There are two times of year when I am sorta, kinda a sports fan.
One is during the World Series. Sometimes. Depending on who got in.
The other time is during the NCAA men’s Division I basketball tournament — but only if I’ve filled out a bracket.
If I haven’t made predictions, I’m not interested.
I used to never do this, until back in the late 80s or early 90s, when one of my reporters — I’ll call him “Charlie” — had a pool going, and nagged me to enter it. I told him I didn’t follow college basketball, and didn’t know anything about it. He said to enter anyway. He really, really wanted my dollar.
So, I filled one out. Here was my method — if it was a team that was big back when I was in college (such as UCLA), I chose it to win. If it was a school I had some vague connection to (such as having lived in Kansas briefly), I chose it to win. If it was a Catholic school, such as Georgetown, I chose it to win. When two of those factors came into conflict, I had a decision to make, but I didn’t spend more than a second making it.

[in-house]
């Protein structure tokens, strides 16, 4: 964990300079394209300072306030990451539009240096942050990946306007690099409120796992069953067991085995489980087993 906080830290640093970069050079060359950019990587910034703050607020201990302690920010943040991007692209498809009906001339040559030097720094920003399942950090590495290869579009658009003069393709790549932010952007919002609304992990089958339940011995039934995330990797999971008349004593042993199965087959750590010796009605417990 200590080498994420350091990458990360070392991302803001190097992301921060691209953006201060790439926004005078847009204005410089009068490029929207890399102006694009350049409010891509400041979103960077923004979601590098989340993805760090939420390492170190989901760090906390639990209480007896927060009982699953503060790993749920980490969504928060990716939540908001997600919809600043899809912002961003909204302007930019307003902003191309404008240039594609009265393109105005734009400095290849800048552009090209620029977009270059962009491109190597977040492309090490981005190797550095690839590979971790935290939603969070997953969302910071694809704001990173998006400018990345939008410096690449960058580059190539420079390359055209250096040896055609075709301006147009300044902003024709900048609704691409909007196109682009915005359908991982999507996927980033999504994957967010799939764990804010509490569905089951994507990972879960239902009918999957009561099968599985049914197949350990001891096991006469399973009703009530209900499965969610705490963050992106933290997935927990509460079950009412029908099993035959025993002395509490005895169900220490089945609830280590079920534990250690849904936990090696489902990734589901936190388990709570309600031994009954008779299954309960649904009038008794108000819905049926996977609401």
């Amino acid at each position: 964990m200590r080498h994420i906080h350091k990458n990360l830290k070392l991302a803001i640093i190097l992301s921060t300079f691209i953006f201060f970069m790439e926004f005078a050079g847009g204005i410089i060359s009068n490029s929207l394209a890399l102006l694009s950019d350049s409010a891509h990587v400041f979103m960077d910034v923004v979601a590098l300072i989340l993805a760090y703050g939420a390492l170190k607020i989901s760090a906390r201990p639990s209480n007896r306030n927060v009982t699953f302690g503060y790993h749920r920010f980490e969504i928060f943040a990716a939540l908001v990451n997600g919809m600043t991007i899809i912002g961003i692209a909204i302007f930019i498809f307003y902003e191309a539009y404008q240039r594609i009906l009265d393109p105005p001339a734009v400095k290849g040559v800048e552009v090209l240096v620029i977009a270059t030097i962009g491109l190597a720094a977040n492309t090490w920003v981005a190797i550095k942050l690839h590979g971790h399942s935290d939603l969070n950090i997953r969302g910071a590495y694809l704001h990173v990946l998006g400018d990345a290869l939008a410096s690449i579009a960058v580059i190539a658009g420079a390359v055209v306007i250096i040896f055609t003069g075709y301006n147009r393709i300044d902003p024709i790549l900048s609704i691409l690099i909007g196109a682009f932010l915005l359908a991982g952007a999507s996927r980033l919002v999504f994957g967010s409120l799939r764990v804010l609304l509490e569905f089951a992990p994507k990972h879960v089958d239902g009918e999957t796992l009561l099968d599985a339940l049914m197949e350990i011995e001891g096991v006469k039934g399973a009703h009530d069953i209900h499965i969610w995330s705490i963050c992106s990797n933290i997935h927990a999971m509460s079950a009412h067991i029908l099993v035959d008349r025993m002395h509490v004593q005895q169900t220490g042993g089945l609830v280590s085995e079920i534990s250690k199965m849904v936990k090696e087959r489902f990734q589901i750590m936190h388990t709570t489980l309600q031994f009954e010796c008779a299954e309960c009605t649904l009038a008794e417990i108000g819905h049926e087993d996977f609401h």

And you know those little numbers next to the teams in the brackets, the ones that tell you how the teams are seeded? I didn’t know what those meant, so I ignored them.
I won the pool, in large part because — contrary to the conventional wisdom of the sports fans — I picked Duke to win all the way (in keeping with Rule 1). The sports fans in the pool found this very irritating. Every day during the tourney, I’d come in and ask Charlie how I was doing. “You’re still leading,” he’d growl between clenched teeth.
I won $26.
Since then, I’ve joined pools a number of times, but never done nearly that well again. I have not spent more than $26 total over the years, so by my method of rationalization, it’s not gambling. As long as I stay under that, I’m ahead — I can’t lose.
But today, I realized that the tourney proper starts at noon, and I haven’t filled out a bracket. Worse, I don’t know of a pool anywhere to join.
But I filled one out anyway, and I’m publishing it here, to give myself some kind of stake in the outcomes.